And then Schauffele took a mighty swing with his 8-iron, trying to hit a hard hook that could feed into that traditional left pin we see on Sundays at Augusta. Only Schauffele and his caddie had mis-read the wind, which knocked his ball out of the sky. His shot came up short, took an exit ramp left off some of the greenest grass you’ve ever seen, and plunked into the pond. Shocking. When Matsuyama’s conservative tee shot found land, it was basically game over. Somehow, Schauffele’s wild day added up to 72, one better than Matsuyama.
Here’s the thing: Schauffele didn’t feel as if he’d struck a poor shot; just the wrong shot. He’d been playing a fade most of the week, and deep inside he knows that’s the shot to play at 16, aimed at a spine in the green that feeds balls left toward the flagstick. Asked his initial thoughts stepping to that tee, Schauffele smiled and said, “Make a 1.” Instead, he made 6. Triple bogey. It was his first triple in the 1,042 holes he had played at majors. Ryan Palmer was the only other player in the field to make 6 at the 16th on Sunday.
Schauffele and his caddie, Austin Kaiser, a former college teammate at San Diego State, owned the miscalculation and the moment, and will store it away for next April. At 27, Schauffele should be making Sunday runs at Augusta National for some time, not that anyone is guaranteed anything there. Ask Greg Norman. And David Duval. And Ernie Els. And Rory McIlroy.
“It's just hard. It's hard to win out here,” said Schauffele, a four-time winner since joining the PGA Tour in late 2016. “Especially at this tournament. I think I'll throw 16 in the memory bank. I think a lot of great shots into 16 are left to right, high cuts into that mound. I've been hitting a good high cut all week. I just didn't think of it at that time. I hit, like, a hard-draw 8-iron, and it wasn't the shot.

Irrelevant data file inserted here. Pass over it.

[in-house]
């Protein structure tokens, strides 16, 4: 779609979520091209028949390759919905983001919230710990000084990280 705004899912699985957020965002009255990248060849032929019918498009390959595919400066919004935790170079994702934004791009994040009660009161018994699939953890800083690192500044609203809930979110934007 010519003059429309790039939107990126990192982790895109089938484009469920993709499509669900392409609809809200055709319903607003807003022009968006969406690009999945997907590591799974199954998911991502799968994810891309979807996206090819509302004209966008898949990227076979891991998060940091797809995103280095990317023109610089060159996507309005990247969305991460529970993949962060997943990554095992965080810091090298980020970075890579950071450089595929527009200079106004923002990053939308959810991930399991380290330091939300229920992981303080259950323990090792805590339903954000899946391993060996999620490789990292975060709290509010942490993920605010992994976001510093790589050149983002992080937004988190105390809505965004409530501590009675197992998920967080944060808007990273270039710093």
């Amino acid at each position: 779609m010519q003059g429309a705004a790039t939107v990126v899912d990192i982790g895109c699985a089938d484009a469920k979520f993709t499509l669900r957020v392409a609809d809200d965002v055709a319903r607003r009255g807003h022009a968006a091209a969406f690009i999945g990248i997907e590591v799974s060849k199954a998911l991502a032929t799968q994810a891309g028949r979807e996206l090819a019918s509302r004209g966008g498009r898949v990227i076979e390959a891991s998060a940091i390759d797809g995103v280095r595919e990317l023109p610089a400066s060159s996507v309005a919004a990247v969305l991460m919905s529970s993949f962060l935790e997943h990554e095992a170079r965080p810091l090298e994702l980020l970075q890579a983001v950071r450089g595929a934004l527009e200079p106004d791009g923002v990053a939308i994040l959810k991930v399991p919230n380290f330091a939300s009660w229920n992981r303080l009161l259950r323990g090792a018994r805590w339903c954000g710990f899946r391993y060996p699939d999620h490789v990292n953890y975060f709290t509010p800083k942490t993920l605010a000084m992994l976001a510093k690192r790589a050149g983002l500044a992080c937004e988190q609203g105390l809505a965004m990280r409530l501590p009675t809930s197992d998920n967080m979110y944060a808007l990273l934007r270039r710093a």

“I'm going to keep collecting thoughts. Hopefully, I keep coming back here for years to come, and the goal is to win one day.”
It was Schauffele’s second top-3 finish in three years at Augusta National. In 15 major-championship starts, he has seven finishes of T-6 or better. Amazing, really. He’s a big-timer waiting to swing and connect at one of golf’s big ones. You know the saying: You can’t win unless you knock on the door. These days, few rap their knuckles as hard as Schauffele.
You have to admire his attitude, his determination, his willingness to learn. He knows the margins at majors can be as thin as a blade of glass, and each experience bolsters him, strengthens him, makes him hungrier. His lowlight triple at 16 will be shown for years, but the bottom line is that Schauffele had no qualms with the swing. He hits his 8-iron 180 yards, and flushed it. Six. For all of her beauty, Augusta National can be a very cruel dame.
“I hit a good shot,” he said. “I committed to it. It turned out bad. I'll be able to sleep tonight. I might be tossing and turning, but I'll be OK.”
Xander Schauffele is gaining. He’ll be fine.
Sign up to receive the Morning Read newsletter, along with Where To Golf Next and The Equipment Insider.